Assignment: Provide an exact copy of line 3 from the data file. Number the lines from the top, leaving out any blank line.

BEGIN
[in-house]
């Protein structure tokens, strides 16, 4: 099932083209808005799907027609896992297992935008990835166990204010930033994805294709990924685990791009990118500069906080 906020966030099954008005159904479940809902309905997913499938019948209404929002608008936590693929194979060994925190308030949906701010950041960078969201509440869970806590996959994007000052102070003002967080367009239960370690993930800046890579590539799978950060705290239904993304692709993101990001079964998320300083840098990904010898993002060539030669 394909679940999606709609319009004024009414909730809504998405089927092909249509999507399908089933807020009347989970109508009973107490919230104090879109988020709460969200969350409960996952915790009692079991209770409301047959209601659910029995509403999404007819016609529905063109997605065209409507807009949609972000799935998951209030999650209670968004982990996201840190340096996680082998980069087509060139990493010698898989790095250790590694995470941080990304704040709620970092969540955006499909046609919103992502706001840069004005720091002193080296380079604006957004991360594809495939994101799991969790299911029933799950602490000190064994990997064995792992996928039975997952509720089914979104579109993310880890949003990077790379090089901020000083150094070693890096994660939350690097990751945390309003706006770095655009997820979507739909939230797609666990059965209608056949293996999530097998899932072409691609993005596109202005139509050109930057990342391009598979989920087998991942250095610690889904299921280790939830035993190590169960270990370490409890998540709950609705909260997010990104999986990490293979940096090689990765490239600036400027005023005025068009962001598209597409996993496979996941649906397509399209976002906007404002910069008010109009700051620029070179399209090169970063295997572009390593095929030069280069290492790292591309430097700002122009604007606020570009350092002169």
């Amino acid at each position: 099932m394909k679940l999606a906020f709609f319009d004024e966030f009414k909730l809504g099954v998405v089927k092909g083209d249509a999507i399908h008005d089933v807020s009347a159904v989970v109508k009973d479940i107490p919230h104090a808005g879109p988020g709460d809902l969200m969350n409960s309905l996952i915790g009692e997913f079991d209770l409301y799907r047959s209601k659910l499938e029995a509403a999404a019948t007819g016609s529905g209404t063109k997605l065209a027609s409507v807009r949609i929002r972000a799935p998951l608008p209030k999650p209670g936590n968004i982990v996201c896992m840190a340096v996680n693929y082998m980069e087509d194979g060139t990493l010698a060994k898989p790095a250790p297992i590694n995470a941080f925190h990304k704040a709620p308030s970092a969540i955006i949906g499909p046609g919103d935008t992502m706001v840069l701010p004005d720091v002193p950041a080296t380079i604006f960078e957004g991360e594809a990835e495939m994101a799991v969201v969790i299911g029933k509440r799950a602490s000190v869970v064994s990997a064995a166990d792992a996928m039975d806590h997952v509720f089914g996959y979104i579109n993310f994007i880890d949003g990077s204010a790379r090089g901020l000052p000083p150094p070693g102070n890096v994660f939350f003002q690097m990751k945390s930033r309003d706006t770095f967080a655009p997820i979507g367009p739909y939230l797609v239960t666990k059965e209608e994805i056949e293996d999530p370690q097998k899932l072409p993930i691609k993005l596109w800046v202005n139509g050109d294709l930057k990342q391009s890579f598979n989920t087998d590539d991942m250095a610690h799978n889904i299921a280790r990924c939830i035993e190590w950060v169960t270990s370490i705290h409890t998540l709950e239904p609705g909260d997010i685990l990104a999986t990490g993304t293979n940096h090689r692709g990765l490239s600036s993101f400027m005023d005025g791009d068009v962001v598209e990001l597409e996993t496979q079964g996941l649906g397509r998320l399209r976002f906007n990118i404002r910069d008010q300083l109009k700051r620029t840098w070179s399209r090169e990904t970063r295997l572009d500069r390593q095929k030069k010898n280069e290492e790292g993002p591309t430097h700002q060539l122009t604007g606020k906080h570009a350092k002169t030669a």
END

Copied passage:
């Amino acid at each position: 099932m394909k679940l999606a906020f709609f319009d004024e966030f009414k909730l809504g099954v998405v089927k092909g083209d249509a999507i399908h008005d089933v807020s009347a159904v989970v109508k009973d479940i107490p919230h104090a808005g879109p988020g709460d809902l969200m969350n409960s309905l996952i915790g009692e997913f079991d209770l409301y799907r047959s209601k659910l499938e029995a509403a999404a019948t007819g016609s529905g209404t063109k997605l065209a027609s409507v807009r949609i929002r972000a799935p998951l608008p209030k999650p209670g936590n968004i982990v996201c896992m840190a340096v996680n693929y082998m980069e087509d194979g060139t990493l010698a060994k898989p790095a250790p297992i590694n995470a941080f925190h990304k704040a709620p308030s970092a969540i955006i949906g499909p046609g919103d935008t992502m706001v840069l701010p004005d720091v002193p950041a080296t380079i604006f960078e957004g991360e594809a990835e495939m994101a799991v969201v969790i299911g029933k509440r799950a602490s000190v869970v064994s990997a064995a166990d792992a996928m039975d806590h997952v509720f089914g996959y979104i579109n993310f994007i880890d949003g990077s204010a790379r090089g901020l000052p000083p150094p070693g102070n890096v994660f939350f003002q690097m990751k945390s930033r309003d706006t770095f967080a655009p997820i979507g367009p739909y939230l797609v239960t666990k059965e209608e994805i056949e293996d999530p370690q097998k899932l072409p993930i691609k993005l596109w800046v202005n139509g050109d294709l930057k990342q391009s890579f598979n989920t087998d590539d991942m250095a610690h799978n889904i299921a280790r990924c939830i035993e190590w950060v169960t270990s370490i705290h409890t998540l709950e239904p609705g909260d997010i685990l990104a999986t990490g993304t293979n940096h090689r692709g990765l490239s600036s993101f400027m005023d005025g791009d068009v962001v598209e990001l597409e996993t496979q079964g996941l649906g397509r998320l399209r976002f906007n990118i404002r910069d008010q300083l109009k700051r620029t840098w070179s399209r090169e990904t970063r295997l572009d500069r390593q095929k030069k010898n280069e290492e790292g993002p591309t430097h700002q060539l122009t604007g606020k906080h570009a350092k002169t030669a």